On the Net: http://www.charleston.net/editorial

Rocky Mountain News, Denver, on economic bailout oversight. When Congress established the $700 billion bailout fund, it promised strict and thorough oversight. Over a month later, with $290 billion already committed, we have our answer as to what that means: There isn’t any.

The legislation called for a special inspector general within the Treasury to audit and investigate the bailout, reporting on what assets the government is acquiring, its reasons for doing so and their value. The special inspector has yet to be named.

Congress has yet to name the members of a special congressional oversight panel. The deadline under the law for the first oversight report by that panel has passed and the panel, when it’s finally named, may not be able to make the Jan. 20 deadline for a much more detailed report. …

The bailout law also created an entity called the Financial Stability Oversight Board, whose five members include Treasury Secretary Henry Paulson and Federal Reserve Chairman Ben Bernanke, who would effectively be doing oversight over themselves. In any case, the board has no staff.

Congress promised the hallmarks of the federal government’s massive intervention in the markets would be oversight and transparency. A top priority of its lame duck session must be to make good on that promise.

On the Net: http://tinyurl.com/6ec89q

Diena, Riga, Latvia, on Russia’s crisis and draft law to extend the presidential term. Last week, the World Bank released a forecast that Russia’s economy will worsen due to lower crude oil prices and capital flight. … A week ago Russia’s finance minister announced that the budget must be adjusted to reflect $50 per barrel oil. The “fat years” are gone.

On this backdrop political bustle has begun - one showing that confusion, perhaps even a silent panic, has descended on Russia’s ruling brigade. Two weeks ago in a speech to the Federation Council, President Dmitry Medvedev proposed amending the constitution so that State Duma (lower house of parliament) deputies’ term would be extended to five years, and the president’s to six.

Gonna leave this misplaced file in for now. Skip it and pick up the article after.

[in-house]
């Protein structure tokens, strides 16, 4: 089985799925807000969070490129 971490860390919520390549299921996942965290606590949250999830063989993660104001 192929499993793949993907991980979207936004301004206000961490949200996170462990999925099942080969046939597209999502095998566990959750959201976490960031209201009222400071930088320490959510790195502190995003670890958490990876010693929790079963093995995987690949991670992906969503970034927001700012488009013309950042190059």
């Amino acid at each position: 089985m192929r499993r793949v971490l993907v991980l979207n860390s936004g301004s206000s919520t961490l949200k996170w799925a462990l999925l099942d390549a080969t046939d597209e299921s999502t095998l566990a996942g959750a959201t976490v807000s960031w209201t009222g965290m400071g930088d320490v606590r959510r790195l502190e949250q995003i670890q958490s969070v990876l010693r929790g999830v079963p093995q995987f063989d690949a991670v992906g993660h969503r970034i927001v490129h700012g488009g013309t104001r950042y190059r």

The amendments, naturally, will not affect the current president - they are his gift to the next one. …

Work on Prime Minister Vladimir Putin’s return to the Kremlin throne began even before Medvedev’s election. It was not clear how this change would be carried out “in natural circumstances,” but the world financial crisis interfered. …

The prime minister’s seat, which to Putin and his team seemed good enough in the spring, in times of crisis becomes a drag. The average Russian citizen sees the economy as a result of the government’s and, most of all, the premier’s work. But the presidency is a position beyond everyday worries, which is why Putin, in all probability, will soon return to the Kremlin.

On the Net: http://www.diena.lv

The Independent, London, on cocaine trafficking. No supply chain is quite as lethal and destructive as that of cocaine. That was the message from the Colombian Vice-President, Francisco Santos Calderon, at a meeting of the Association of Chief Police Officers in Belfast (on) Nov. 18.

Mr. Calderon informed his audience that drug production is causing environmental disaster in Colombia, with illegal cultivators destroying 200,000 hectares of forest each year to produce the coca plant. But his purpose was not merely to draw our attention to this crime, but to ram home our own complicity in it. “If you snort a gram of cocaine,” he said, “you are destroying four square metres of pristine rainforest.”

Mr. Calderon is right to point to the hypocrisy of those who claim to be environmentally conscious, yet see nothing wrong in indulging in a few lines of “blow” at the weekend. He is also justified in emphasising that anyone who takes cocaine is indirectly helping to fund brutal drug trafficking groups and human rights-abusing rebel militias which have a stake in the trade, such as the FARC in Colombia.

This is one area in which there has actually been some good news of late. …

But we need to recognize there is only so much that can be done at the supply end of the drugs trade. Poor countries will always struggle to control traffickers. …

It is up to us in the rich world to take a lead by staunching the demand for drugs through rehabilitation programmes and other radical measures. …

On the Net: http://tinyurl.com/6odnx9